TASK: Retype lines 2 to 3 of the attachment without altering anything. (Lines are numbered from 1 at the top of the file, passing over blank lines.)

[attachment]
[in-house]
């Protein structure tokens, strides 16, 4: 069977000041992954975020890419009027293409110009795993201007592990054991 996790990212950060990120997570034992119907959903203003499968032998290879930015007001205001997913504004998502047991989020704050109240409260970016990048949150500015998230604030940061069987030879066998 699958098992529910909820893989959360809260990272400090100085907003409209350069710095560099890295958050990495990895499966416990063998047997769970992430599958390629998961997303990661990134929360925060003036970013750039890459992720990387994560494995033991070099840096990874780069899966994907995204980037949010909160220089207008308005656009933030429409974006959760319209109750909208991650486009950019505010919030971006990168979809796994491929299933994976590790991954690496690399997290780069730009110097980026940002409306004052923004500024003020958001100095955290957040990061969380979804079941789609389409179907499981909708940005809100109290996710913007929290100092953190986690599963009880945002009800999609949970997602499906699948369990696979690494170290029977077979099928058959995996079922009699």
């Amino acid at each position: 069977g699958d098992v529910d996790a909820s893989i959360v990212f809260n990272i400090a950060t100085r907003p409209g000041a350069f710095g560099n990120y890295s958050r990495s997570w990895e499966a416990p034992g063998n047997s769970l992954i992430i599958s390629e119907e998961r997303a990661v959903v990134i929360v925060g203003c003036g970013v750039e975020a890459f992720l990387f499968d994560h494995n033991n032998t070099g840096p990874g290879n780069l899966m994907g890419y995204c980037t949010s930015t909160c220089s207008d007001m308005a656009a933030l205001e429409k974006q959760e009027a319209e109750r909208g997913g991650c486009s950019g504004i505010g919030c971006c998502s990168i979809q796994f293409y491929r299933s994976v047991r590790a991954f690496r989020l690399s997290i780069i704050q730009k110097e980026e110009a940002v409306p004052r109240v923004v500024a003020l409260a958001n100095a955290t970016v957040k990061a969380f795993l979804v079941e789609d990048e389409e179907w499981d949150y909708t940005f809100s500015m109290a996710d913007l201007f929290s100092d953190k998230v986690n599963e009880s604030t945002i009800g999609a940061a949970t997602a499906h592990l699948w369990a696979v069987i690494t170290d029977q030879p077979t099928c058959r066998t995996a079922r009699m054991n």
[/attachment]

């Protein structure tokens, strides 16, 4: 069977000041992954975020890419009027293409110009795993201007592990054991 996790990212950060990120997570034992119907959903203003499968032998290879930015007001205001997913504004998502047991989020704050109240409260970016990048949150500015998230604030940061069987030879066998 699958098992529910909820893989959360809260990272400090100085907003409209350069710095560099890295958050990495990895499966416990063998047997769970992430599958390629998961997303990661990134929360925060003036970013750039890459992720990387994560494995033991070099840096990874780069899966994907995204980037949010909160220089207008308005656009933030429409974006959760319209109750909208991650486009950019505010919030971006990168979809796994491929299933994976590790991954690496690399997290780069730009110097980026940002409306004052923004500024003020958001100095955290957040990061969380979804079941789609389409179907499981909708940005809100109290996710913007929290100092953190986690599963009880945002009800999609949970997602499906699948369990696979690494170290029977077979099928058959995996079922009699």
């Amino acid at each position: 069977g699958d098992v529910d996790a909820s893989i959360v990212f809260n990272i400090a950060t100085r907003p409209g000041a350069f710095g560099n990120y890295s958050r990495s997570w990895e499966a416990p034992g063998n047997s769970l992954i992430i599958s390629e119907e998961r997303a990661v959903v990134i929360v925060g203003c003036g970013v750039e975020a890459f992720l990387f499968d994560h494995n033991n032998t070099g840096p990874g290879n780069l899966m994907g890419y995204c980037t949010s930015t909160c220089s207008d007001m308005a656009a933030l205001e429409k974006q959760e009027a319209e109750r909208g997913g991650c486009s950019g504004i505010g919030c971006c998502s990168i979809q796994f293409y491929r299933s994976v047991r590790a991954f690496r989020l690399s997290i780069i704050q730009k110097e980026e110009a940002v409306p004052r109240v923004v500024a003020l409260a958001n100095a955290t970016v957040k990061a969380f795993l979804v079941e789609d990048e389409e179907w499981d949150y909708t940005f809100s500015m109290a996710d913007l201007f929290s100092d953190k998230v986690n599963e009880s604030t945002i009800g999609a940061a949970t997602a499906h592990l699948w369990a696979v069987i690494t170290d029977q030879p077979t099928c058959r066998t995996a079922r009699m054991n």